Seborrheic dermatitis and hair loss


Seborrheic dermatitis is a fungal skin condition that causes scaly, white, or yellowish scales to form on oily areas, such as the scalp, face, or inside the ear. Also called seborrheic eczema, it can occur with or without reddening of the skin. Seborrheic dermatitis is known as cradle cap in infants.

Seborrheic dermatitis primarily affects the scalp, but it can also develop in other parts of the body. In rare cases, seborrheic dermatitis can cause hair loss by damaging hair follicles and preventing hair growth. Fortunately, it’s usually reversible with over-the-counter (OTC) or prescription treatments.

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Symptoms of seborrheic dermatitis

Seborrheic dermatitis can be confused with other conditions, especially in young children. It is often confused with diaper rash and eczema.

It often forms where the skin is oily or oily. Common areas include the scalp, eyebrows, eyelids, nasal folds, lips, behind the ears, in the outer ear, and in the middle of the chest.

In general, the symptoms of seborrheic dermatitis include:

  • Skin lesions with scales
  • Plates over a large area
  • Oily and oily areas of the skin
  • Scales of the skin, usually white and scaly or yellowish, oily and sticky
  • Itching
  • Slight redness

How does this cause hair loss?

Hair loss is associated with seborrheic dermatitis because increased production of sebum can create irritation and inflammation of the scalp, resulting in intense itching. Scratching the scalp can damage the hair follicles, hampering natural hair growth and causing your hair to fall out.

However, hair loss due to seborrheic dermatitis is rare and usually reversible. However, it can occur due to the growth of the yeast Malassezia. This type of yeast can cause inflammation and further damage the hair follicles if a large amount is produced and left untreated. Just like increased oil production, increased production of Malassezia can cause hair loss.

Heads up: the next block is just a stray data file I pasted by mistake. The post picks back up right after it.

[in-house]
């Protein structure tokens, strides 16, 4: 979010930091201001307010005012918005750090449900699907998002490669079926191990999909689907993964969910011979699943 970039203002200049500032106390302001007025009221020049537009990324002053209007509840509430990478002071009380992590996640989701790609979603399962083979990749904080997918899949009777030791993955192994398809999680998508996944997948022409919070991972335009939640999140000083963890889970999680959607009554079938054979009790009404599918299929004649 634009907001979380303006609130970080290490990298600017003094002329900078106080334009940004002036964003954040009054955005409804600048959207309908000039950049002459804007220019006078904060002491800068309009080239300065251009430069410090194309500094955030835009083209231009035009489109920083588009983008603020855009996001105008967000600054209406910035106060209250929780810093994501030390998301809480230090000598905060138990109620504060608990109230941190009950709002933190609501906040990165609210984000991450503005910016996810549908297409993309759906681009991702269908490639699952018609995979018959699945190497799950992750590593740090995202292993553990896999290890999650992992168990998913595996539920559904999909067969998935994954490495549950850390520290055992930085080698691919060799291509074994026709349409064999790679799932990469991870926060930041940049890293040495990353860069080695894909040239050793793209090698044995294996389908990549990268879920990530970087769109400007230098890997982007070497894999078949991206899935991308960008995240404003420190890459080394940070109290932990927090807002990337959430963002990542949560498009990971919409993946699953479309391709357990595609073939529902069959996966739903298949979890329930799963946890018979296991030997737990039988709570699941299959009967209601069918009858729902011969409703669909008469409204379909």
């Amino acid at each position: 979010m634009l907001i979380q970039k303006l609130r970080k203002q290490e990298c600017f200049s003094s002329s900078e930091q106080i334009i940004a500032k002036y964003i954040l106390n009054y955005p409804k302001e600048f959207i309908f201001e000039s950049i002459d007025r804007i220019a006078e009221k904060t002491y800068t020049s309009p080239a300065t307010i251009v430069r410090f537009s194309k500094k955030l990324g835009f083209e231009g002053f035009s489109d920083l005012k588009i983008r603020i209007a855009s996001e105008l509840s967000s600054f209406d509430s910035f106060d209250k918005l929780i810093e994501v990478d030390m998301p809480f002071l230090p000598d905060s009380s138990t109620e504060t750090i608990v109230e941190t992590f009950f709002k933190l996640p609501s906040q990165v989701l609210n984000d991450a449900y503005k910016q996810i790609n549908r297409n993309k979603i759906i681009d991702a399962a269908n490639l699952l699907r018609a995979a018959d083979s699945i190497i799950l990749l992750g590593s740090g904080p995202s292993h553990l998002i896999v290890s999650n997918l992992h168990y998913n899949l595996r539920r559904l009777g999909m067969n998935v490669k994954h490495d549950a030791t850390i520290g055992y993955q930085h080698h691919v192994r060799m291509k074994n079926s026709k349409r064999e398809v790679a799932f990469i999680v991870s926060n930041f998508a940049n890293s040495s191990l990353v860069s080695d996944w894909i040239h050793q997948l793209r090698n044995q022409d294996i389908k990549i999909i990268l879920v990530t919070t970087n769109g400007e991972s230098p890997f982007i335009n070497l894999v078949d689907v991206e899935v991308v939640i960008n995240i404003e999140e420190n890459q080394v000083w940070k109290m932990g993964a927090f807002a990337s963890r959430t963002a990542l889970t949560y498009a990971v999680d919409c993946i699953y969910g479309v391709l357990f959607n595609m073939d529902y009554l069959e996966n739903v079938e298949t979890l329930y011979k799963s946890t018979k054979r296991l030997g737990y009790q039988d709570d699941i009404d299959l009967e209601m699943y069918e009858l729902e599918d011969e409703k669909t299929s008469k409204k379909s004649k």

When to consult a doctor

If you notice symptoms of seborrheic dermatitis in you or your child, contact your doctor for evaluation and possible referral to a dermatologist.


Treatment is not always necessary with seborrheic dermatitis. Sometimes the condition clears up on its own. However, it can also be chronic.

Treatments will depend on the location and severity of seborrheic dermatitis and the age of the person. Your healthcare provider will prepare a treatment plan for you or your child based on these factors, but treatment usually begins with over-the-counter medications and home remedies.

Treatment for infants

For infants, the symptoms of cradle cap often go away on their own without medication. If treatment is needed, over-the-counter products will usually work. The over-the-counter treatment for infants includes a mild shampoo applied to the scalp along with something to loosen the scales, such as baby oil, olive oil, or petroleum jelly.

To prevent recurrence, doctors recommend continuing a daily regimen of washing the hair with baby shampoo.

If over-the-counter treatments do not relieve symptoms, a prescription may be required. Although rare, infants may need a prescription to treat cradle cap. Usually this is a prescription antifungal cream.

Treatment for adults

For adults, mild cases of seborrheic dermatitis may also go away on their own. If treatment is needed, an over-the-counter dandruff shampoo or other over-the-counter medications can be used to treat it.

Treatment for adults may include:

  • Anti-dandruff shampoo: ingredients include coal tar, ketoconazole, salicylic acid, selenium sulfide or zinc pyrithione
  • Creams or ointments: hydrocortisone, fluocinolone, clobetasol or desonide
  • Antifungal medication: a pill may be prescribed

For adults, a prescription anti-dandruff shampoo such as Nizoral 2% Shampoo may be recommended.


Seborrheic dermatitis is not associated with serious conditions or known to cause severe symptoms. In the rare event that hair loss occurs as a result of seborrheic dermatitis, the hair loss is temporary.

Since seborrheic dermatitis can be chronic, a diet recommended by your doctor may need to be followed to control the flare-ups.

Seborrheic dermatitis doctor’s discussion guide


Losing your hair isn’t fun, but it’s reversible with seborrheic dermatitis. You can treat it with an over-the-counter shampoo, cream, or ointment. If these remedies don’t work, talk to your doctor. Prescriptions can be helpful.

A word from Verywell

The appearance of dandruff on your or your child’s scalp can be alarming. If you have seborrheic dermatitis, you may be worried and embarrassed. This is even more true if it causes your hair to fall out. Although seborrheic dermatitis can lead to hair loss in some cases, the outlook is optimistic and treatments are available to help. If you have symptoms of skin disease, contact your doctor for evaluation and treatment.

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